New problem

On top of people who typically find themselves without a roof over their head – due to an addiction or mental health issue or a marriage breakdown – Murphy is having to deal with a new wave of economic homelessness: people who cannot afford rent or find an affordable place to live.

“That is just about supply,” he says. “It is about getting homes built.”

Depending on which housing expert, think-tank or authority on the property market you talk to, the number of new homes required ranges from 20,000 to 50,000 a year.

Next year, Murphy expects the number to be closer to the lower end of this range.

“A conservative number would be 20,000 new builds in this State,” he said.

He estimates that 4,000 people will exit homelessness, while in 2018 he expects to double last year’s 350 weekly tenancies under the Housing Assistance Payment programme, which supports people’s rent in the private sector. He accepts that the HAP scheme is no substitute for public housing.

“If you were designing a system, you would always use some portion of the private rental sector for your social housing supports, but nowhere near as reliant as we are today,” he says.

Public housing

Murphy has announced a string of measures aimed at increasing housing supply: new guidelines for apartments, planning exemptions for switches from commercial to residential use, making vacant council homes habitable again, increasing shared accommodation for young professions, fast-tracking planning.

Traditional fixes won’t work; the three-bedroom semi-d will serve only a small portion of the population, he says.

“It is about making sure we are building the right homes in the right places long term because we will absolutely fail our citizens if in our response to the housing crisis we just start opening up green fields and building thousands of houses in estates,” he says.

The Dublin Bay South TD says this Fine Gael-led Government is firmly getting the State back into the business of building public housing. As part of his post-2021 legacy, he would like to see about 5,000 of the 25,000 built every year to be social-housing homes constructed by local authorities and approved housing bodies.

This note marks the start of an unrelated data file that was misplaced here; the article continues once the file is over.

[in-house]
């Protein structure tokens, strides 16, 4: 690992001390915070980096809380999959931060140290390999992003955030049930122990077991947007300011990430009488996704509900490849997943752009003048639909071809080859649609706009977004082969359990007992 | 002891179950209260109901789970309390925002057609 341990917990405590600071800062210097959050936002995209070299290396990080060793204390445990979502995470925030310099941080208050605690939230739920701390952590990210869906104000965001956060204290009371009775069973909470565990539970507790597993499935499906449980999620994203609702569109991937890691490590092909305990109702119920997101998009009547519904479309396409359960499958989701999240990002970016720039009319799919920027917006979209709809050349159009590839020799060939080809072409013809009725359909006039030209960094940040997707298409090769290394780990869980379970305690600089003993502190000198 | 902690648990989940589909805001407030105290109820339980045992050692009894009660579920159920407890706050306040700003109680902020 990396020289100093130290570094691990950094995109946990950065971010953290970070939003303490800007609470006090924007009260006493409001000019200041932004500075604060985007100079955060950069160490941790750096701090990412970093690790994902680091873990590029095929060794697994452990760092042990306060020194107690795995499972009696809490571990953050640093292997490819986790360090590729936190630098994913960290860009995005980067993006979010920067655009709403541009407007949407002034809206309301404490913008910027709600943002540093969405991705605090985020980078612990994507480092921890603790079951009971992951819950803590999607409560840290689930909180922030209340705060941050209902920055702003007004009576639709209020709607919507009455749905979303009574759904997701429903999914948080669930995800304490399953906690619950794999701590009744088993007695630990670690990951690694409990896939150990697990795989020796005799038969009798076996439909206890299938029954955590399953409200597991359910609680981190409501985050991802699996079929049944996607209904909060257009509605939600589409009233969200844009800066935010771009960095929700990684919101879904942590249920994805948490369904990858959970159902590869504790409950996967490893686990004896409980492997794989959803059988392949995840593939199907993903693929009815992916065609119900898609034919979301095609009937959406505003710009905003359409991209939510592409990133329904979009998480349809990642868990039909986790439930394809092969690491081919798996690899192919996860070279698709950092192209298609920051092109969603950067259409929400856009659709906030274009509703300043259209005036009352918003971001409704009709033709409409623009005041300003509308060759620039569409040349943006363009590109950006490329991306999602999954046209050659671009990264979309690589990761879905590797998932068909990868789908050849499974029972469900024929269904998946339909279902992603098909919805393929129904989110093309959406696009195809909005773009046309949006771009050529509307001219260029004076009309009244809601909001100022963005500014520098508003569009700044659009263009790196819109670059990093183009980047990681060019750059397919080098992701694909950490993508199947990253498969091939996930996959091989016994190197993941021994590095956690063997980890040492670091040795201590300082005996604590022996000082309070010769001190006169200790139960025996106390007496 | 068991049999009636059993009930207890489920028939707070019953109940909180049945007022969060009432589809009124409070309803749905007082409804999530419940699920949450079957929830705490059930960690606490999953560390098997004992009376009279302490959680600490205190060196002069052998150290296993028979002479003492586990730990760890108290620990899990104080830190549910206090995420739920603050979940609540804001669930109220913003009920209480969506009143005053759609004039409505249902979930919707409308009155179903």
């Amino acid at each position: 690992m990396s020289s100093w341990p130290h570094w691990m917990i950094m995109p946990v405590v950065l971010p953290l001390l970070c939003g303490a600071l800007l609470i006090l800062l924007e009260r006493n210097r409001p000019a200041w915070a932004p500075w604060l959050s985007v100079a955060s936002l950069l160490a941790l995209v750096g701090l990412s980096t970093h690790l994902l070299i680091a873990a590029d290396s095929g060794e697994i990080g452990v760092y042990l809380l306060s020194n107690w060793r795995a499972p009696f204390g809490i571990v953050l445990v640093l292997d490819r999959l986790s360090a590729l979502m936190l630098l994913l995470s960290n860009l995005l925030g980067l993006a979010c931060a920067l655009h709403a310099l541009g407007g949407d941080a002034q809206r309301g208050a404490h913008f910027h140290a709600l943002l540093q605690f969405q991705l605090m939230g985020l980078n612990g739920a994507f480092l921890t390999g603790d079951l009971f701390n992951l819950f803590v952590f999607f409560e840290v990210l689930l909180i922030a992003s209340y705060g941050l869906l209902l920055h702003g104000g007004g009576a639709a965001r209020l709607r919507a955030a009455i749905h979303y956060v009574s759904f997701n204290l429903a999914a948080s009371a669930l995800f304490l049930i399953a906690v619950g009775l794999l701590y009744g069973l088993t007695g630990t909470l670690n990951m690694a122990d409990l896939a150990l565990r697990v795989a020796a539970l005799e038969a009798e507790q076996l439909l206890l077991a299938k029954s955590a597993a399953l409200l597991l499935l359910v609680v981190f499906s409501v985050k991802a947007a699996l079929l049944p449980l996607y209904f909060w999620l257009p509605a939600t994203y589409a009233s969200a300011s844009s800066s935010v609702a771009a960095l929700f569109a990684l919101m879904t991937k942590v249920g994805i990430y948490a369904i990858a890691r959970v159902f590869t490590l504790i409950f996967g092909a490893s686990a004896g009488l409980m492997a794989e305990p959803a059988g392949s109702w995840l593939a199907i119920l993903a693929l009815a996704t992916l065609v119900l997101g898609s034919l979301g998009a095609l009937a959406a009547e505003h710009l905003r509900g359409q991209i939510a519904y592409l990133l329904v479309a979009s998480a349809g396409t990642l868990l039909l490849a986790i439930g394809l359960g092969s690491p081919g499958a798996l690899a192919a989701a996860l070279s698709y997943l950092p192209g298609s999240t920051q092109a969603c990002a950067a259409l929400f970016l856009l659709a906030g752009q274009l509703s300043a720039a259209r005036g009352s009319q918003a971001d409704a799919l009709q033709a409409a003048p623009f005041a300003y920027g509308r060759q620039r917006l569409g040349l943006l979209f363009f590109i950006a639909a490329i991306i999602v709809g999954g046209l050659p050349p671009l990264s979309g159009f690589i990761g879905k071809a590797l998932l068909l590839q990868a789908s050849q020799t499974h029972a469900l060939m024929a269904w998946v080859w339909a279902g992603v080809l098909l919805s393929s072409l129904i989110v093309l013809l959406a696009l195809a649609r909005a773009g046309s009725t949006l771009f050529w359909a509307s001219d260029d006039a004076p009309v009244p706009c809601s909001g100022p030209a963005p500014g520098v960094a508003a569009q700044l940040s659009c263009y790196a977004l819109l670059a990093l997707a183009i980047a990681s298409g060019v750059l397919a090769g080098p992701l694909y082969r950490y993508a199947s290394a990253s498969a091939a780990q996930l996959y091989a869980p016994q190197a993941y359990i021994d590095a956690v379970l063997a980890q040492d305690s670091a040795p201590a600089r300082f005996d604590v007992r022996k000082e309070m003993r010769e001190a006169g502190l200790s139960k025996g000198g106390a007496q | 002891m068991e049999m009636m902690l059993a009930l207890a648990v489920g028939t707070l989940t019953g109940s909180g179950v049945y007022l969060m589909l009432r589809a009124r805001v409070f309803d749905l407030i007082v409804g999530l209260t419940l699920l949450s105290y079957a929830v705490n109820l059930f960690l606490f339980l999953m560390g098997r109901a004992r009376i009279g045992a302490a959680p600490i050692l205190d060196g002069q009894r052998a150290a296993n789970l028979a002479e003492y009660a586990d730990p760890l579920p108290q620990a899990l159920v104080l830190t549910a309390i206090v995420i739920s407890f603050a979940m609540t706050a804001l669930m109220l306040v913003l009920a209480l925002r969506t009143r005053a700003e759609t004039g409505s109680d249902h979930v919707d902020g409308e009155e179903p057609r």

Overcrowding penalties

In an effort to address what he sees as an unsophisticated rental market, Murphy is planning to introduce new sanctions and criminal penalties around overcrowding in the first half of this year.

“Some tenants are experiencing horrible conditions, but that is not the experience of most people in rental properties. It is probably wrong to call those people landlords – they are just criminals,” he says.

He would like to see less reliance on small landlords with one or two rental properties and more larger institutional investors offering a greater security of supply. A properly regulated sector will help achieve that, he says.

Beyond his ministerial work this year, he anticipates a tough campaign around the referendum on the future of the Eighth Amendment and the country’s abortion laws. When he supported an Oireachtas committee’s recommendation to remove constitutional ban on abortion last month, someone posted a comment on social media saying that he was only in favour “to lessen the demand on housing.”

“This is going to be a very, very difficult campaign if voices like that are in the debate, and they will be, unfortunately, because we rely so much on social media unfortunately for communicating,” he says.